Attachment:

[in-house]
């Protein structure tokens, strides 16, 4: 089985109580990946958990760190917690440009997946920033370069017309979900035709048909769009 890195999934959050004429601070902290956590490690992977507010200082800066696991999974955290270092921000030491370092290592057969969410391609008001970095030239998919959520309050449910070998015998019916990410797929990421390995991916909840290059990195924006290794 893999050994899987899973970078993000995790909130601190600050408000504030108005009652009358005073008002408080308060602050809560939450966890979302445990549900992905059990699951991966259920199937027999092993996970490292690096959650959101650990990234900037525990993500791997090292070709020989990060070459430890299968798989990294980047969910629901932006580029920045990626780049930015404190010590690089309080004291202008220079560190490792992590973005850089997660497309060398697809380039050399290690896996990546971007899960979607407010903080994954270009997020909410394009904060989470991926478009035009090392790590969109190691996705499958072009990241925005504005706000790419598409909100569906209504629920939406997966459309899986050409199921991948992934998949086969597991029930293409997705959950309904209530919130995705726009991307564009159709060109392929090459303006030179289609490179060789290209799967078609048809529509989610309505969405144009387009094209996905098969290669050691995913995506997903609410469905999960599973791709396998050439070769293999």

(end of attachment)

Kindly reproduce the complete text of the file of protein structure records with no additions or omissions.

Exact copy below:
[in-house]
């Protein structure tokens, strides 16, 4: 089985109580990946958990760190917690440009997946920033370069017309979900035709048909769009 890195999934959050004429601070902290956590490690992977507010200082800066696991999974955290270092921000030491370092290592057969969410391609008001970095030239998919959520309050449910070998015998019916990410797929990421390995991916909840290059990195924006290794 893999050994899987899973970078993000995790909130601190600050408000504030108005009652009358005073008002408080308060602050809560939450966890979302445990549900992905059990699951991966259920199937027999092993996970490292690096959650959101650990990234900037525990993500791997090292070709020989990060070459430890299968798989990294980047969910629901932006580029920045990626780049930015404190010590690089309080004291202008220079560190490792992590973005850089997660497309060398697809380039050399290690896996990546971007899960979607407010903080994954270009997020909410394009904060989470991926478009035009090392790590969109190691996705499958072009990241925005504005706000790419598409909100569906209504629920939406997966459309899986050409199921991948992934998949086969597991029930293409997705959950309904209530919130995705726009991307564009159709060109392929090459303006030179289609490179060789290209799967078609048809529509989610309505969405144009387009094209996905098969290669050691995913995506997903609410469905999960599973791709396998050439070769293999």